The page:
Can you tell the beast from the jungle? Thoughts on transgressing arbitrary boundaries

I’ve always had a hard time with Henry James. I don’t think the mechanics of his writing is enjoyable, or even very good, and his plots tend to be in the vein of very rich white folks going “woe is me.” Engaging this text in means of failure is interesting to me because John Marcher seems to fit the ideals of success.

The easiest way to examine this story through the lens of failure is to approach it through queer theory – John and May are friends, and May essentially exists to let John appear as though he’s a “normal man,”  but I think we should examine it a little closer.

One of the things that has bothered me about James’ writing in the past is the way people project onto each other. There’s a really prime example of this at the end of chapter II, where the text reads (and I’m reading this as from the POV of John,) “Her silence, with the face she showed, was almost a confession.” Pg 49 Now for me, that is a hell of a lot to read into a silence and a facial expression. John thinks he can see into May’s mind. In this moment, John is transgressing the boundary between the self and the other.

Then, we can read a POV switch to may. “All this might be true, for she did look as if, unexpectedly to her, he had crossed some mystic line that she had secretly drawn around herself. Yet she might not, after all, not have worried: and the real climax was that he, himself, at all the events, needn’t. “You’ll never find out.” Pg. 49.

So in these two paragraphs, we get so many transgressions of the boundary between self and other. John sort of feels he’s reading Mays mind. Mechanically, we get a sort of blurry switch in POV between John and May. The text literally talks about John “crossing a mystical line.” Furthermore, we switch from exposition to dialogue without a tag. Sure this functions to whip up some drama and mystery, but it also formally shows us a transgression of boundaries between different types of story-telling- a seamless switch between one mode of telling and another.

I think seamlessness is the key in all these boundary transgressions in these two tiny paragraphs. Pov, mode of telling, and self and other are being transgressed, but without much attention being payed between switching from one to the other. To me, this exemplifies Halberstam’s presentation of queerness being defying arbitrary categorization. It’s about transgressing inorganic boundaries in favor of embracing messiness.

So how does this tie into the obnoxious class politics of this story? I don’t know. Maybe one of you can help me make some sense. Or maybe I’ll exercise passivity, and enjoy failing in my understanding of why it’s such a big fucking deal that John things he’s destined for something terrible.





Author: brownangelica12

I like things like words and people and octopi.

2 thoughts on “Can you tell the beast from the jungle? Thoughts on transgressing arbitrary boundaries”

  1. I agree with the idea that there’s so much that can be derived from a silent facial expression a la a picture is worth a thousand words and all that other stuff. In addition, I feel James’ writing is one-dimensional in the sense it’s about rich white males and the small struggles of their day to day live. However in this story, I think that actually aides us in terms of boundaries because of the two characters we have, there’s little that separates them other than being man and women. They’re obviously two different people but since we mostly only get Marcher’s point of view, we have little to draw from Bartram and the class struggles she experiences. We get glimpses into her thoughts, specifically when she states, “I don’t pretend it exactly shows that I’m not living for you. It’s my intimacy with you that’s in question” (50).(Words 150) Here we see Bartram expose herself to Marcher with the idea that the success of their relationship hinders on their ability to be intimate together. We talk about the failure of this novel being that Marcher doesn’t end up with the grand pay-off but is it just as equally about the failure of Bartram’s inability to cultivate a relationship with a very resistant man. We all know how the story ends but let me put it like this: What constitutes the success of a relationship? Is it the ability to be intimate with your partner on a regular basis? Is it just the ability to share an unwavering love for one another no matter what? Whatever you or I or Bartram and Marcher’s idea of a successful relationship is would be arbitrary. How this fits into class struggles would require more analysis. You could make the argument class is irrelevant in the story. The point is, I think it’s easy to question the reliability or Marcher as a P.O.V. but you also have to look at the little substance you get from Bartram and wonder if she’s using arbitrary lines as a way to judge the success or failure of their relationship.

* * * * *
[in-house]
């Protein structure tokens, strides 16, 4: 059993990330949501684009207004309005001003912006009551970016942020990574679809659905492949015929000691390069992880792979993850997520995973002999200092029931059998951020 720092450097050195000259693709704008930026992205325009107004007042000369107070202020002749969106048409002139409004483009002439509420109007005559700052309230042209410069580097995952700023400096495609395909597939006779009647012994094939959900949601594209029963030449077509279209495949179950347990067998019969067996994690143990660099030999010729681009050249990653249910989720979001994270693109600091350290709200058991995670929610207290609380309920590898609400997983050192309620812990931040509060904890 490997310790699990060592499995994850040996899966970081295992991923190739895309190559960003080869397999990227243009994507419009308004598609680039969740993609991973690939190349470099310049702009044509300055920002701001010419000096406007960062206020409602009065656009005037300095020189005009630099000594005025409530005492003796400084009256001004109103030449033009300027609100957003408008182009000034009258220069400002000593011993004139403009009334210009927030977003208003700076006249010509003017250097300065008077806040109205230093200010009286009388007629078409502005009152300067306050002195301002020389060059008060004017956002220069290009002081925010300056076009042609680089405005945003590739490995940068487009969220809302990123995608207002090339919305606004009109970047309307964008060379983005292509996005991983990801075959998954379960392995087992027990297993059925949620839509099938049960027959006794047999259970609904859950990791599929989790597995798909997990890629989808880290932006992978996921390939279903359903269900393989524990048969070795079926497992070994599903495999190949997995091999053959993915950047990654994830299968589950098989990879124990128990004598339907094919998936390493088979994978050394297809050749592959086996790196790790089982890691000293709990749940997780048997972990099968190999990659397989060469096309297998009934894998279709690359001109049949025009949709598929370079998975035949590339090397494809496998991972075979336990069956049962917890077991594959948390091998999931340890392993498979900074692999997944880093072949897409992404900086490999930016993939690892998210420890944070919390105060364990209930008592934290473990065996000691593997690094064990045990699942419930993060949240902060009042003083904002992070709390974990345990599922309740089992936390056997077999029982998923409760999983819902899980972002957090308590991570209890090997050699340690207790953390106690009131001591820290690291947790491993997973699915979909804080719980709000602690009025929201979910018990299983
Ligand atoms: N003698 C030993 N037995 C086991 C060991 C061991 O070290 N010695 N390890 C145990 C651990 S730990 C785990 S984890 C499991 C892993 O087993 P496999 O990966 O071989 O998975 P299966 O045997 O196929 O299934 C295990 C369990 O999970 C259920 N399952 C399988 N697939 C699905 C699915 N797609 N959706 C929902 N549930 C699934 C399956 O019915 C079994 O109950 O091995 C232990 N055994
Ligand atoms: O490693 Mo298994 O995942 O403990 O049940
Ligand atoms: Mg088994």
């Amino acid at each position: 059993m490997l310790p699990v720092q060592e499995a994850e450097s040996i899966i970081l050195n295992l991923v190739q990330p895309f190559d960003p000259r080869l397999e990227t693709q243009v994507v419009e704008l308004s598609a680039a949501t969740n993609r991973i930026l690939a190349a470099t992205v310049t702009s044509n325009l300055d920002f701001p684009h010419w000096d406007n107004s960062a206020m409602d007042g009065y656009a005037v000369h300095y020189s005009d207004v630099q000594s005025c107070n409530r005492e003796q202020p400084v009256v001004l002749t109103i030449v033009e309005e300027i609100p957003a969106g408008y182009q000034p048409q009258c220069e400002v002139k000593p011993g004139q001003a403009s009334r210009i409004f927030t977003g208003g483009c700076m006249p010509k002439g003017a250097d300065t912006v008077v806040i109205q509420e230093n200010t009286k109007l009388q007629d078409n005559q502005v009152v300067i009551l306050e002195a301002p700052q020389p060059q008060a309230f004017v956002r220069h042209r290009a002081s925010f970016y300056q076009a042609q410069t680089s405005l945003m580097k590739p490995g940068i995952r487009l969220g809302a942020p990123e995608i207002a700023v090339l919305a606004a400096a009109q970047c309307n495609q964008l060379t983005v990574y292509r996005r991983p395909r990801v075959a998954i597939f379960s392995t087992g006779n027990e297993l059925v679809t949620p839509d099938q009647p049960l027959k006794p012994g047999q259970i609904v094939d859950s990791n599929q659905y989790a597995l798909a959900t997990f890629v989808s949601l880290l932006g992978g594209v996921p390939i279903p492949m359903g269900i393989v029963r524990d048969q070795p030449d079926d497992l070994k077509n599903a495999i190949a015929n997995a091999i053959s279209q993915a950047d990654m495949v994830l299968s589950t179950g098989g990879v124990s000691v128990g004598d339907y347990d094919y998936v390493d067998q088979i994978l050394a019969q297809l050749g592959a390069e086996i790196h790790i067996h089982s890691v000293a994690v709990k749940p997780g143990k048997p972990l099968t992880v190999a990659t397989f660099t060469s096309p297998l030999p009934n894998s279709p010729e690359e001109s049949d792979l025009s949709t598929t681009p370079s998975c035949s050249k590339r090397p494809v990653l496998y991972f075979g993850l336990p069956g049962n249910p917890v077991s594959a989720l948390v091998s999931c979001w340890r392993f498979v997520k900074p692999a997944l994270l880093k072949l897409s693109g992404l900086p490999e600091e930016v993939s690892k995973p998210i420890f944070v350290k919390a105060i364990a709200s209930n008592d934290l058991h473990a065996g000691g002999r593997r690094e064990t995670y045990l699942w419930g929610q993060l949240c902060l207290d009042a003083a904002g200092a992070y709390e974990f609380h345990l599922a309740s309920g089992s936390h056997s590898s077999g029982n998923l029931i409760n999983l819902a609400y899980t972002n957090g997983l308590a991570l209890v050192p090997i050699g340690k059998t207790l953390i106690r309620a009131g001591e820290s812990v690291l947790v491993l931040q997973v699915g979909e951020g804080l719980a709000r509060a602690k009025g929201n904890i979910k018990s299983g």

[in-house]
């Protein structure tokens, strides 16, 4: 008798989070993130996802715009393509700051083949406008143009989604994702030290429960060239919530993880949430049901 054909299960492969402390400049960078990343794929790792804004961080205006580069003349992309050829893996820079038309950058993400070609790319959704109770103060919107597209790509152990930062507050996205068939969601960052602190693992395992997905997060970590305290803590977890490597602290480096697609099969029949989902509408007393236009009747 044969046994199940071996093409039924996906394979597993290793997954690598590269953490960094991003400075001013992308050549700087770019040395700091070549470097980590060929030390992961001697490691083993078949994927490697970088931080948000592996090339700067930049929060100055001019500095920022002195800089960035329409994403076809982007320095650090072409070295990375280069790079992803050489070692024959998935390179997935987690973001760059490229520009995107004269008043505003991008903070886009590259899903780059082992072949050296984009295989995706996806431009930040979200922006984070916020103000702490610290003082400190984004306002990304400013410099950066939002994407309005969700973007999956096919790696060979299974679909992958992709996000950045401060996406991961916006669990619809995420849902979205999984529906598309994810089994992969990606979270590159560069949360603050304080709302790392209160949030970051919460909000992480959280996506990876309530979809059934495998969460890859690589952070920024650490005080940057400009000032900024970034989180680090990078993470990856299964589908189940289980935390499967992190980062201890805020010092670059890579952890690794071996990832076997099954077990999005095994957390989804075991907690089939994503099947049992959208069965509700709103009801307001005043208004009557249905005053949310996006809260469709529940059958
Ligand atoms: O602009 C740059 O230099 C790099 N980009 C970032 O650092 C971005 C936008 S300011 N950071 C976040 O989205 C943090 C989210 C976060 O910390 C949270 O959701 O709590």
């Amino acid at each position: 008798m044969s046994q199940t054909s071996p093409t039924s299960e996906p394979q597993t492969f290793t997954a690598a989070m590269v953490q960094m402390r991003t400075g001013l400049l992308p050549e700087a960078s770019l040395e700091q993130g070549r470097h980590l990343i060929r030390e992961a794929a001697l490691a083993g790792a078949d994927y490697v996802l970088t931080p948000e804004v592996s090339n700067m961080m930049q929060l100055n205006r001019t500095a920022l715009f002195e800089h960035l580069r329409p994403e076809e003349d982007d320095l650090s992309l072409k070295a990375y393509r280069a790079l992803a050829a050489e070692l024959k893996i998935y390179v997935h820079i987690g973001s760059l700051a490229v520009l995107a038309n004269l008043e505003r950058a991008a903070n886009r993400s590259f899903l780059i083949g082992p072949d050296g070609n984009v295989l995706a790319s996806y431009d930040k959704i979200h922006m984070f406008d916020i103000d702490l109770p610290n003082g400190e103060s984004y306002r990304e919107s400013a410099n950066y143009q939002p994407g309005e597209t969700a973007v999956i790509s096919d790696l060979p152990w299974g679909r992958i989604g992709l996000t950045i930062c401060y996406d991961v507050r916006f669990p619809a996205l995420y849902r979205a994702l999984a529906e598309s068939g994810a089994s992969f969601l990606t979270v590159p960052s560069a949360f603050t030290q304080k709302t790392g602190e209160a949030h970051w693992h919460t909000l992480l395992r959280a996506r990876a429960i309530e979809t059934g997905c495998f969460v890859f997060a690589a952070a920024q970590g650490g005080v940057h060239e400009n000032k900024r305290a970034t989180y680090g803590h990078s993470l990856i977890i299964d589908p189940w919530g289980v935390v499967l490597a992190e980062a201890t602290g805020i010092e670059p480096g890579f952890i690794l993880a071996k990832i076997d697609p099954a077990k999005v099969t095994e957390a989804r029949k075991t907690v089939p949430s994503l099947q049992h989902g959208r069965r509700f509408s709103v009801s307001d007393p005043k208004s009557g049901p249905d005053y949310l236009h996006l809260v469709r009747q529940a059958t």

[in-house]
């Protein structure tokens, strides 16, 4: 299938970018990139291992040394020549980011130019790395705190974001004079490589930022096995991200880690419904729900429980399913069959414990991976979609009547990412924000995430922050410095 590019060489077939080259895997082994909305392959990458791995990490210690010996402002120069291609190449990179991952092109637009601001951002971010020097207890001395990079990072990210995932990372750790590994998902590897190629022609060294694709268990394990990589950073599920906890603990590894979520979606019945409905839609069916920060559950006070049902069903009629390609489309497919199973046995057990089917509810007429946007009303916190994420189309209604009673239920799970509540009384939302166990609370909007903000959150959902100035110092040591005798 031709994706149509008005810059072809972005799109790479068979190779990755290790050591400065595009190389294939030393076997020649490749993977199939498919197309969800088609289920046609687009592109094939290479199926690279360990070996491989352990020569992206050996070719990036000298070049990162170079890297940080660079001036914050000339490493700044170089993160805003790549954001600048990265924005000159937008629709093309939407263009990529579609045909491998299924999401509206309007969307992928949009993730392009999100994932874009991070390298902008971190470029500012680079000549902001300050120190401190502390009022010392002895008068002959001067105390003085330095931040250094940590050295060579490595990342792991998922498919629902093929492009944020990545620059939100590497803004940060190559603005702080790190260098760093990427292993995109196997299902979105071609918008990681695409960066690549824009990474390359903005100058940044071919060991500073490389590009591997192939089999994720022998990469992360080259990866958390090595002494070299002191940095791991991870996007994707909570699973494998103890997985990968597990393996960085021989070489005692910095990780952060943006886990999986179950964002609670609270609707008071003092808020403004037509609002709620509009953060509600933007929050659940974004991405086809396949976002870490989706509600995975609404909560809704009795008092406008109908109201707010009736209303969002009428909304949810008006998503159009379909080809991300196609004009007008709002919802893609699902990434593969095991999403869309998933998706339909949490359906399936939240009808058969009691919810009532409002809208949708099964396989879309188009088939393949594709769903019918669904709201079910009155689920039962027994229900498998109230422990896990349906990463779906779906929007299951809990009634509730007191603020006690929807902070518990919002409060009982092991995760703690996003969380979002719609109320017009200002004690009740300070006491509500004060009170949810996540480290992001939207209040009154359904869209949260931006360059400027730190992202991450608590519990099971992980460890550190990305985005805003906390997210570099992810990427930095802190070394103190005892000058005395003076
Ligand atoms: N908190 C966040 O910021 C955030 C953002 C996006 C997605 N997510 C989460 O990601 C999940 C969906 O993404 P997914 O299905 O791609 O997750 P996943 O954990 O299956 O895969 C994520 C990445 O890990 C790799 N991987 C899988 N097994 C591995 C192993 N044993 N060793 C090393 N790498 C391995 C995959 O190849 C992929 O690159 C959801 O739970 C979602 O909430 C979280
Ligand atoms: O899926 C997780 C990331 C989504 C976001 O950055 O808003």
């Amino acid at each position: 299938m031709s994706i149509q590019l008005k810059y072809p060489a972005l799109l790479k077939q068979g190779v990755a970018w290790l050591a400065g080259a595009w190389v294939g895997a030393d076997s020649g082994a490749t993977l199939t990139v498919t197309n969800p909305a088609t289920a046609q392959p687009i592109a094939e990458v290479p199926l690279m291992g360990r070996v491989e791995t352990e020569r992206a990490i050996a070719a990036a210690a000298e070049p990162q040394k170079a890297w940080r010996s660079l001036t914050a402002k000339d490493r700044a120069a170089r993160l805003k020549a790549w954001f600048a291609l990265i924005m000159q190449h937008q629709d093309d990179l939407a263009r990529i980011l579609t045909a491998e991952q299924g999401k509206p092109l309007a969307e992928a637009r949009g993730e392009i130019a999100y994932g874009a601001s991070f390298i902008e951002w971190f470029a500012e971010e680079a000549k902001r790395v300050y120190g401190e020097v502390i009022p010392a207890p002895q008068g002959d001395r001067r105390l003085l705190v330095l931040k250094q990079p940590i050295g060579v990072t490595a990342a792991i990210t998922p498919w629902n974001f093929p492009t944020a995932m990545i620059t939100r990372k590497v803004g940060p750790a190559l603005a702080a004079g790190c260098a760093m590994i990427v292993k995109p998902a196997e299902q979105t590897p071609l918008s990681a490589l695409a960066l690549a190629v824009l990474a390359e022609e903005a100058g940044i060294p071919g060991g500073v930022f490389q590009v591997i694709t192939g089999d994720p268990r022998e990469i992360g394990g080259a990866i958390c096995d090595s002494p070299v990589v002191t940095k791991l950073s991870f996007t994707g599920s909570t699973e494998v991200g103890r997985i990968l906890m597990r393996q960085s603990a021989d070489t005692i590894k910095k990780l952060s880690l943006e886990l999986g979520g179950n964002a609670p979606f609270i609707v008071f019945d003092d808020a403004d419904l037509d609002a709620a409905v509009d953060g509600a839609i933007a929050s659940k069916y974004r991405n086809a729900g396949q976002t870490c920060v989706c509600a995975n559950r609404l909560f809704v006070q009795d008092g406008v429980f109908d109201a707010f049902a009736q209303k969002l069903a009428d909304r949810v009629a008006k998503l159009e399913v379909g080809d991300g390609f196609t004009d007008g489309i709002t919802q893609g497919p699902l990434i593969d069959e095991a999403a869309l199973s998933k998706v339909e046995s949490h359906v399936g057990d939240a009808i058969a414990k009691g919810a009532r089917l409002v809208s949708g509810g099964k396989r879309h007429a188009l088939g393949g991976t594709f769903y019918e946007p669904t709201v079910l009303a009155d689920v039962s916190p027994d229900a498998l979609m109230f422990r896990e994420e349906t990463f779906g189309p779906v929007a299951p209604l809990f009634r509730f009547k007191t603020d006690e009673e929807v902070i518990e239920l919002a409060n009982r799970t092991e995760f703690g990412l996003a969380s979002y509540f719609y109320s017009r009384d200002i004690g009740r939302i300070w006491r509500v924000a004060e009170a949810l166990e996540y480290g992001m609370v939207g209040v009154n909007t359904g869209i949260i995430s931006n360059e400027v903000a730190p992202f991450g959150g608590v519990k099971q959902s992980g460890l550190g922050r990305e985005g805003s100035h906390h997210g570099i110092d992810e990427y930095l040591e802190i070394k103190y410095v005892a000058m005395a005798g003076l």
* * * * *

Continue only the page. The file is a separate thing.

Liked by 1 person

Leave a Reply

Fill in your details below or click an icon to log in: Logo

You are commenting using your account. Log Out / Change )

Twitter picture

You are commenting using your Twitter account. Log Out / Change )

Facebook photo

You are commenting using your Facebook account. Log Out / Change )

Google+ photo

You are commenting using your Google+ account. Log Out / Change )

Connecting to %s